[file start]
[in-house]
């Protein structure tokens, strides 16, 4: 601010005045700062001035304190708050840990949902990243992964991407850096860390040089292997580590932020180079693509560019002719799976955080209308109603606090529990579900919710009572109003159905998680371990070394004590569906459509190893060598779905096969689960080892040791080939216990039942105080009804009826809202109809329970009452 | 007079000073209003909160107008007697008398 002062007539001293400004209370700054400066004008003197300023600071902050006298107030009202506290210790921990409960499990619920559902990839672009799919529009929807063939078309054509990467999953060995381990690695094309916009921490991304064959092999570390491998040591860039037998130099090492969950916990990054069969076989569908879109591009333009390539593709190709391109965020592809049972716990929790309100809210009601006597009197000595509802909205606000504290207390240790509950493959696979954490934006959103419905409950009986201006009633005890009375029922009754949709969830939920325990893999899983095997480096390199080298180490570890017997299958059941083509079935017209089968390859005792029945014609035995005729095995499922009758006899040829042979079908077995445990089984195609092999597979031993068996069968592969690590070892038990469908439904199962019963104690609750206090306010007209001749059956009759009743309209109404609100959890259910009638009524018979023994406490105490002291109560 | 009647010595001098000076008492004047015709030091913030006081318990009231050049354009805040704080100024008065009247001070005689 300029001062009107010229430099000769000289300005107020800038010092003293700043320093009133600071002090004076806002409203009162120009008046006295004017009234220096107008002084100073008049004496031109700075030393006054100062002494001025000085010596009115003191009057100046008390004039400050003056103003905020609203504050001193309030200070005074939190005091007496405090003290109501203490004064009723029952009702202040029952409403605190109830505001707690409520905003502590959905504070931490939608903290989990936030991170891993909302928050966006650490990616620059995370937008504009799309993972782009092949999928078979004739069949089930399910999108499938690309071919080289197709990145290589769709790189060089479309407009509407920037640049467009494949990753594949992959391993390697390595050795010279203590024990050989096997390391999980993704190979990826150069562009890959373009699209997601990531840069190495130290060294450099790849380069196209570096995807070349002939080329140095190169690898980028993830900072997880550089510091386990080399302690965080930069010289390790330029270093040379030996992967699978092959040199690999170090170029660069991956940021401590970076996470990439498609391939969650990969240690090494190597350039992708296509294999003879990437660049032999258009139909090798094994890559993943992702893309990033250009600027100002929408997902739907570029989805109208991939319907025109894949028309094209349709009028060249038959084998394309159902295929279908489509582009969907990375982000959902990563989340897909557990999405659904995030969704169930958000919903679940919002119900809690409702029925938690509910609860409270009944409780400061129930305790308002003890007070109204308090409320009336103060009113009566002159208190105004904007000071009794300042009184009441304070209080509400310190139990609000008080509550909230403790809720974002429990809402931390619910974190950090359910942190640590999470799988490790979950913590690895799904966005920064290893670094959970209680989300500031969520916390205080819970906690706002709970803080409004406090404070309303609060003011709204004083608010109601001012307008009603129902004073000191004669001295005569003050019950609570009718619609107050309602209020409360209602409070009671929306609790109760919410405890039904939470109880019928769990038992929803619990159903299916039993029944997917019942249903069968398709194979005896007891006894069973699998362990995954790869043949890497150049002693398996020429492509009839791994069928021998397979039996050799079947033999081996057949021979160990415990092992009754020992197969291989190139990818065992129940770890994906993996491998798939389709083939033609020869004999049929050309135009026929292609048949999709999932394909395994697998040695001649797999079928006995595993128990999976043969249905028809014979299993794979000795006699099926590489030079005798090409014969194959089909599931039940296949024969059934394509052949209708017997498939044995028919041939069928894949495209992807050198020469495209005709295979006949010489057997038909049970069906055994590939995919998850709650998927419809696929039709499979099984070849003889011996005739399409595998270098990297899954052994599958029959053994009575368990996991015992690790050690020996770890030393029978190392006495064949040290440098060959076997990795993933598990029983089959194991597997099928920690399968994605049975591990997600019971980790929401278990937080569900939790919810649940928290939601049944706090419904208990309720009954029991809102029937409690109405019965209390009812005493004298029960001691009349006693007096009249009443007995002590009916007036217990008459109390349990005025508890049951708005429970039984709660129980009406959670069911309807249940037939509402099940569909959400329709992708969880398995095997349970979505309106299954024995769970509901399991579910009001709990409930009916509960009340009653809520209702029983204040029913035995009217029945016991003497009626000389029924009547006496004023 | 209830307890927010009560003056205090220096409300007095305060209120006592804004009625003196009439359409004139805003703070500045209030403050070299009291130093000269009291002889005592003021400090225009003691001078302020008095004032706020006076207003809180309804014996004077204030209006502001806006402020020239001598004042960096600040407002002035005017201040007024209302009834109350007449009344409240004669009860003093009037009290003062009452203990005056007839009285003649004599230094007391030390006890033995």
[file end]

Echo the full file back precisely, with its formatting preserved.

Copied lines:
[in-house]
């Protein structure tokens, strides 16, 4: 601010005045700062001035304190708050840990949902990243992964991407850096860390040089292997580590932020180079693509560019002719799976955080209308109603606090529990579900919710009572109003159905998680371990070394004590569906459509190893060598779905096969689960080892040791080939216990039942105080009804009826809202109809329970009452 | 007079000073209003909160107008007697008398 002062007539001293400004209370700054400066004008003197300023600071902050006298107030009202506290210790921990409960499990619920559902990839672009799919529009929807063939078309054509990467999953060995381990690695094309916009921490991304064959092999570390491998040591860039037998130099090492969950916990990054069969076989569908879109591009333009390539593709190709391109965020592809049972716990929790309100809210009601006597009197000595509802909205606000504290207390240790509950493959696979954490934006959103419905409950009986201006009633005890009375029922009754949709969830939920325990893999899983095997480096390199080298180490570890017997299958059941083509079935017209089968390859005792029945014609035995005729095995499922009758006899040829042979079908077995445990089984195609092999597979031993068996069968592969690590070892038990469908439904199962019963104690609750206090306010007209001749059956009759009743309209109404609100959890259910009638009524018979023994406490105490002291109560 | 009647010595001098000076008492004047015709030091913030006081318990009231050049354009805040704080100024008065009247001070005689 300029001062009107010229430099000769000289300005107020800038010092003293700043320093009133600071002090004076806002409203009162120009008046006295004017009234220096107008002084100073008049004496031109700075030393006054100062002494001025000085010596009115003191009057100046008390004039400050003056103003905020609203504050001193309030200070005074939190005091007496405090003290109501203490004064009723029952009702202040029952409403605190109830505001707690409520905003502590959905504070931490939608903290989990936030991170891993909302928050966006650490990616620059995370937008504009799309993972782009092949999928078979004739069949089930399910999108499938690309071919080289197709990145290589769709790189060089479309407009509407920037640049467009494949990753594949992959391993390697390595050795010279203590024990050989096997390391999980993704190979990826150069562009890959373009699209997601990531840069190495130290060294450099790849380069196209570096995807070349002939080329140095190169690898980028993830900072997880550089510091386990080399302690965080930069010289390790330029270093040379030996992967699978092959040199690999170090170029660069991956940021401590970076996470990439498609391939969650990969240690090494190597350039992708296509294999003879990437660049032999258009139909090798094994890559993943992702893309990033250009600027100002929408997902739907570029989805109208991939319907025109894949028309094209349709009028060249038959084998394309159902295929279908489509582009969907990375982000959902990563989340897909557990999405659904995030969704169930958000919903679940919002119900809690409702029925938690509910609860409270009944409780400061129930305790308002003890007070109204308090409320009336103060009113009566002159208190105004904007000071009794300042009184009441304070209080509400310190139990609000008080509550909230403790809720974002429990809402931390619910974190950090359910942190640590999470799988490790979950913590690895799904966005920064290893670094959970209680989300500031969520916390205080819970906690706002709970803080409004406090404070309303609060003011709204004083608010109601001012307008009603129902004073000191004669001295005569003050019950609570009718619609107050309602209020409360209602409070009671929306609790109760919410405890039904939470109880019928769990038992929803619990159903299916039993029944997917019942249903069968398709194979005896007891006894069973699998362990995954790869043949890497150049002693398996020429492509009839791994069928021998397979039996050799079947033999081996057949021979160990415990092992009754020992197969291989190139990818065992129940770890994906993996491998798939389709083939033609020869004999049929050309135009026929292609048949999709999932394909395994697998040695001649797999079928006995595993128990999976043969249905028809014979299993794979000795006699099926590489030079005798090409014969194959089909599931039940296949024969059934394509052949209708017997498939044995028919041939069928894949495209992807050198020469495209005709295979006949010489057997038909049970069906055994590939995919998850709650998927419809696929039709499979099984070849003889011996005739399409595998270098990297899954052994599958029959053994009575368990996991015992690790050690020996770890030393029978190392006495064949040290440098060959076997990795993933598990029983089959194991597997099928920690399968994605049975591990997600019971980790929401278990937080569900939790919810649940928290939601049944706090419904208990309720009954029991809102029937409690109405019965209390009812005493004298029960001691009349006693007096009249009443007995002590009916007036217990008459109390349990005025508890049951708005429970039984709660129980009406959670069911309807249940037939509402099940569909959400329709992708969880398995095997349970979505309106299954024995769970509901399991579910009001709990409930009916509960009340009653809520209702029983204040029913035995009217029945016991003497009626000389029924009547006496004023 | 209830307890927010009560003056205090220096409300007095305060209120006592804004009625003196009439359409004139805003703070500045209030403050070299009291130093000269009291002889005592003021400090225009003691001078302020008095004032706020006076207003809180309804014996004077204030209006502001806006402020020239001598004042960096600040407002002035005017201040007024209302009834109350007449009344409240004669009860003093009037009290003062009452203990005056007839009285003649004599230094007391030390006890033995």